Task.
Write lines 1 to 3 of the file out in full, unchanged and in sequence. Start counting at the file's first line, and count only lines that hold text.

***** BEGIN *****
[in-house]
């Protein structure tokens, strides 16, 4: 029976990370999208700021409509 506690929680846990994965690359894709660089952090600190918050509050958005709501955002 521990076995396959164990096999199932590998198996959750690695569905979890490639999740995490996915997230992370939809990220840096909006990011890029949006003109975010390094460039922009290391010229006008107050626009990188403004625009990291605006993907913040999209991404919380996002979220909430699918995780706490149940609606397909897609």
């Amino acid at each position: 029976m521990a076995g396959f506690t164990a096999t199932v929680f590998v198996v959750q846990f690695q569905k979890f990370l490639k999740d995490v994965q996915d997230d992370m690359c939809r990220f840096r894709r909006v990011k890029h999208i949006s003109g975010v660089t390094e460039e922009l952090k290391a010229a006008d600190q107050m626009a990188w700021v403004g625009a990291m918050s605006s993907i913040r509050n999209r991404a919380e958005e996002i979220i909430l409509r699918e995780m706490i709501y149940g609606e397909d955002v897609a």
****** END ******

[in-house]
């Protein structure tokens, strides 16, 4: 029976990370999208700021409509 506690929680846990994965690359894709660089952090600190918050509050958005709501955002 521990076995396959164990096999199932590998198996959750690695569905979890490639999740995490996915997230992370939809990220840096909006990011890029949006003109975010390094460039922009290391010229006008107050626009990188403004625009990291605006993907913040999209991404919380996002979220909430699918995780706490149940609606397909897609």
């Amino acid at each position: 029976m521990a076995g396959f506690t164990a096999t199932v929680f590998v198996v959750q846990f690695q569905k979890f990370l490639k999740d995490v994965q996915d997230d992370m690359c939809r990220f840096r894709r909006v990011k890029h999208i949006s003109g975010v660089t390094e460039e922009l952090k290391a010229a006008d600190q107050m626009a990188w700021v403004g625009a990291m918050s605006s993907i913040r509050n999209r991404a919380e958005e996002i979220i909430l409509r699918e995780m706490i709501y149940g609606e397909d955002v897609a």